Clinical trials have become common for numerous conditions, as a way to evaluate new treatments and medications that might improve on what’s currently available. Metastatic breast cancer is no different, according to Nicole Williams, M.D., of the Ohio State University Comprehensive Cancer Center. She notes that this type of cancer has a number of clinical trials in progress, geared toward improving quality of life, minimizing or eliminating symptoms of ongoing treatment, and lengthening life.
If you have metastatic breast cancer, how do you know if a clinical trial might be right for you? And what can you expect if you do join one? Here are some factors worth considering:
Cancer trials don’t use a placebo group
One very common concern among those considering clinical trials is that they’ll get placed in a group given only a placebo, which means they won’t receive “real” treatment, says Dr. Williams. But this is never the case for cancer, or for any condition where treatment is essential.
Often, she says, you’ll receive some type of standard care, and what’s involved in the trial will be a complement to your regular treatment. Even if the clinical trial has a novel therapy, or you’re using a single drug, you’ll still be closely monitored to ensure this is the best treatment for you.
“You’ll never be in a situation where you’re either receiving treatment OR you’re in a clinical trial,” says Dr. Williams. “They’re one and the same.”
You may want to join a trial early in your treatment
Another misconception is that clinical trials are only offered to patients toward the end of their disease, when treatment options are limited. Dr. Williams believes that considering a trial earlier can broaden your possibilities.
“Clinical trials are an excellent option for anyone with metastatic breast cancer, because it gives you more choices in terms of potential therapies,” she says. “Some of our patients with this type of cancer join a trial right after being diagnosed.”
Trials have specific goals
Clinical trials for metastatic breast cancer aren’t focused on a cure, Dr. Williams notes. Instead, they are mostly geared toward helping patients live longer or improving their symptoms. For example, a trial might be attempting to lower chronic pain related to metastases.
Other trials might be related to targeting gene mutations associated with the cancer, she adds, especially when it comes to delivering treatment based on those genetic markers.
“When looking at trials, understand what the larger purpose is,” Dr. Williams suggests. “This can help you determine if that matches with your own interests and goals.”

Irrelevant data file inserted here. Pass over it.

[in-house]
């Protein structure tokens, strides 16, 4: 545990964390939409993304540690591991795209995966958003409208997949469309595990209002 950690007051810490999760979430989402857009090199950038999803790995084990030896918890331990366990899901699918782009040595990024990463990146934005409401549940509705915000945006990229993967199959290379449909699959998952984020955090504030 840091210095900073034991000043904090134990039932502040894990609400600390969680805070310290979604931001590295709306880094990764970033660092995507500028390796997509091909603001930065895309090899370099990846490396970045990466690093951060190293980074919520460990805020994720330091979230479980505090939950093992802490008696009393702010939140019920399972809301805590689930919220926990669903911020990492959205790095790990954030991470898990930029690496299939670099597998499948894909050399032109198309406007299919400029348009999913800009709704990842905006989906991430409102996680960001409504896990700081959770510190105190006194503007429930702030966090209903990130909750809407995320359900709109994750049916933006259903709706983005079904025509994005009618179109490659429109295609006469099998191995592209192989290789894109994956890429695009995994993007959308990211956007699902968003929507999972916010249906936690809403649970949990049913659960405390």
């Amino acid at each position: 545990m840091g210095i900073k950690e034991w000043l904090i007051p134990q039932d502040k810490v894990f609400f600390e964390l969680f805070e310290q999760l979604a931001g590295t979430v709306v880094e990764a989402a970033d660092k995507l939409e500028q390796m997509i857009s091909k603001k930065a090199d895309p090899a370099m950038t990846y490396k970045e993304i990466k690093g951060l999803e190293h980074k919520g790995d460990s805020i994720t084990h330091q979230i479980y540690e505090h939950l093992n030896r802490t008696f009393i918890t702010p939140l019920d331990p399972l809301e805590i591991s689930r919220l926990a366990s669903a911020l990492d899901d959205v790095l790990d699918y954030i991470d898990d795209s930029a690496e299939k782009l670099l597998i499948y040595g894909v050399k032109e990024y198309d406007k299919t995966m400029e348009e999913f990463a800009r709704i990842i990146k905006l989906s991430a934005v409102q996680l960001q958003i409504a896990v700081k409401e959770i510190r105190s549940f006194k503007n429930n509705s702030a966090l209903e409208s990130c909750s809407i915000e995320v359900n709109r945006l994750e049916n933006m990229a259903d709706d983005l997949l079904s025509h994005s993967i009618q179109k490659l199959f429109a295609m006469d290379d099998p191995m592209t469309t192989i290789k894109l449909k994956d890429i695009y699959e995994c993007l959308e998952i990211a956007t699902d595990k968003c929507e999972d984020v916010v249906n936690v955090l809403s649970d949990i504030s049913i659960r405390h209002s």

Not everyone is a good fit for a trial
There are disqualifying factors for many clinical trials, like confounding medical issues such as liver failure and kidney failure.
Also, there are trials where you will be randomized in terms of what type of therapy is planned, and not everyone is happy with the group they’re assigned, says Janie Grumley, M.D., breast surgical oncologist and director of the Margie Petersen Breast Center at Providence Saint John’s Center and associate professor of surgery at the John Wayne Cancer Institute in Santa Monica, California.
Fortunately, you’re never locked into a trial, and you can leave it whenever you want. For example, Dr. Grumley notes, some people who don’t like their randomized group simply stop participating in the trial. That happens so often that researchers anticipate that reaction when developing their trial protocols.
You’ll probably join when a trial is in a later phase
By the time a clinical trial is evaluating the effects of a drug or therapy on humans, it’s gone through several phases already, says Jack Jacoub, M.D., medical oncologist and medical director of the California-based MemorialCare Cancer Institute at Orange Coast Medical Center.
Earlier phases look at patient safety and efficacy, while later phases are geared toward replicating results, he notes. That means if you join a “phase 4” trial—which is the last step before FDA approval is sought—there will be plenty of data about results, including potential side effects and benefits.
Dr. Jacoub suggests talking with your doctor and the trial researchers about these aspects, so you know what to expect with that particular treatment, based on what trial participants have reported previously.
“In general, having an in-depth conversation about every aspect of a trial can help you gain a clearer understanding of the anticipated result,” he says.